Moreover, the existence of insurance increases the incentive for people to engage in risky behavior or to avoid employment. Given these costs, it isn’t surprising that some object to the expansion of public insurance. At the same time, insurance has economic benefits. Schooling and medical insurance improve productivity via better knowledge, creativity, and health. Bankruptcy protection encourages entrepreneurship. Unemployment compensation reduces efforts to restrict employers’ flexibility in hiring and firing, and it facilitates employees’ skill upgrading and geographic mobility.10 Programs that boost the income of poor households, such as the Child Tax Credit and the EITC, increase the future employment and earnings of children in those households.11 Many insurance programs reduce stress and anxiety, enhancing productivity. Insurance also lessens conflict within firms and within society as a whole, contributing to economic stability.12 Finally, the de facto choice often isn’t insurance or no insurance.

We can see this in some prominent measures of economic liberty. The Heritage Foundation, a conservative think tank, partners with the Wall Street Journal to score countries on ten dimensions of economic freedom: security of property rights, freedom from corruption, business freedom (the right to establish and run an enterprise without interference from the state), labor freedom (absence of hiring and firing restrictions and other limitations on work conditions), monetary freedom (a stable currency and market-determined prices), trade freedom (absence of regulatory barriers to imports and exports), investment freedom (absence of restrictions on the movement of capital), financial freedom (a transparent and unrestricted financial system), low taxes (“fiscal freedom”), and low government spending.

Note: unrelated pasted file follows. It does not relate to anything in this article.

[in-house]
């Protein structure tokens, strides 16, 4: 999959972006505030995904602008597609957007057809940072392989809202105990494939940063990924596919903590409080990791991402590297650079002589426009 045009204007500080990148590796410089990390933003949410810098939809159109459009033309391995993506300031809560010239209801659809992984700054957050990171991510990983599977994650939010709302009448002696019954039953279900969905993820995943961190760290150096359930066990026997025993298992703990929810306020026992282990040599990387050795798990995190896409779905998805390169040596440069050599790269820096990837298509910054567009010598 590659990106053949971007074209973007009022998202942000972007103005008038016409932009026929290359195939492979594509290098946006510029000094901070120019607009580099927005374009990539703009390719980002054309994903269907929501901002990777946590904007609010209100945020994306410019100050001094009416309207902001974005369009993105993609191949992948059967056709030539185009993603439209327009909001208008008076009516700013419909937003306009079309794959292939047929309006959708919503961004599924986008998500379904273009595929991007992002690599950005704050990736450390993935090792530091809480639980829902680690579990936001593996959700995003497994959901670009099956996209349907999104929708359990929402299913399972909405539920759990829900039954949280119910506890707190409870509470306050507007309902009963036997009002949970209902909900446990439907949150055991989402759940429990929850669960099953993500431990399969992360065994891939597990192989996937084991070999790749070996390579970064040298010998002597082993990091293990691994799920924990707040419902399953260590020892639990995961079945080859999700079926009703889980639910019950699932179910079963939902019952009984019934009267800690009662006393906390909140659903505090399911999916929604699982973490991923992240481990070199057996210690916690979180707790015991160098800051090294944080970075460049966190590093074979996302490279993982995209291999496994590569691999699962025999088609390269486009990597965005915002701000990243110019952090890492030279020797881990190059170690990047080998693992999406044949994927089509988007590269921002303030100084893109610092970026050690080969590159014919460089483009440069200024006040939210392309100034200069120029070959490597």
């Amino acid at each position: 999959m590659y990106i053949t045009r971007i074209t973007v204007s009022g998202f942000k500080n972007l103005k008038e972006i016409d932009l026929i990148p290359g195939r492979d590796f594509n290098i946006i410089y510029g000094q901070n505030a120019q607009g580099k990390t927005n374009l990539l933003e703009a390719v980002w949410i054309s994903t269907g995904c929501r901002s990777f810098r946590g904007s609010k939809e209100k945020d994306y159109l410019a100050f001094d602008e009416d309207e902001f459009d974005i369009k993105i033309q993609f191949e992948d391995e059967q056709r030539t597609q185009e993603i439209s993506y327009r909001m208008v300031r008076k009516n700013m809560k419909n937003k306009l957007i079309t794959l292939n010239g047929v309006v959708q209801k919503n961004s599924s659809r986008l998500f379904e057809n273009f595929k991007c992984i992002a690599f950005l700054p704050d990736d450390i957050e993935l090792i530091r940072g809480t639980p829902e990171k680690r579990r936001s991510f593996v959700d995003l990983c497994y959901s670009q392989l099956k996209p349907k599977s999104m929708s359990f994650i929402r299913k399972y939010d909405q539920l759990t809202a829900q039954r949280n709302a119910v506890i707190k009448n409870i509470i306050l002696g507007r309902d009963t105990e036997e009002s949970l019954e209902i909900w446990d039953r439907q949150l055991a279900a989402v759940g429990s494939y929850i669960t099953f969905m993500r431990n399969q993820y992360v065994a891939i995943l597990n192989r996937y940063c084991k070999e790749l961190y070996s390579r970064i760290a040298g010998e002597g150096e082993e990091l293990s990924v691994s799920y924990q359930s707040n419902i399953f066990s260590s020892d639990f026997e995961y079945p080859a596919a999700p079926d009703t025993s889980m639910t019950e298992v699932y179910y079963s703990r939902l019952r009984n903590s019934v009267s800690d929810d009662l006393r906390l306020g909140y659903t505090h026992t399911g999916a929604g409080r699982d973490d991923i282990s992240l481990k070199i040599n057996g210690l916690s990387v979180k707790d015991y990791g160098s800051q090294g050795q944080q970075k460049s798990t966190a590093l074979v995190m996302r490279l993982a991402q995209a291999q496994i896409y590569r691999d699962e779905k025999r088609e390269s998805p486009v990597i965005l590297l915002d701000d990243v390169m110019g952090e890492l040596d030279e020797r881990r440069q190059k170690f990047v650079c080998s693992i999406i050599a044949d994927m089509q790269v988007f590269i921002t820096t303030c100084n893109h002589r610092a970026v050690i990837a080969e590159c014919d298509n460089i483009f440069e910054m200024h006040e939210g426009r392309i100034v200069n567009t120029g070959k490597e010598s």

Data source: Heritage Foundation, www.heritage.org/index. Government spending: total government expenditures as a share of GDP, in 2007. Data source: OECD, stats.oecd.org. The correlation is –.14 (with Italy excluded). “Asl” is Australia; “Aus” is Austria. In other words, a nation can tax and spend quite heavily while still giving economic actors considerable freedom to start and operate a business, allocate capital, hire and fire employees, and engage in all manner of economic activities. This approach is sometimes called “flexicurity.” Government allows individuals and firms substantial freedom, with one exception: they pay a significant share of their earnings to the collectivity. This revenue is used to enhance security and opportunity and to ensure that prosperity is widely shared across the society. Economic freedom is abridged in one important respect, but is kept at a high level in all others.


pages: 425 words: 112,220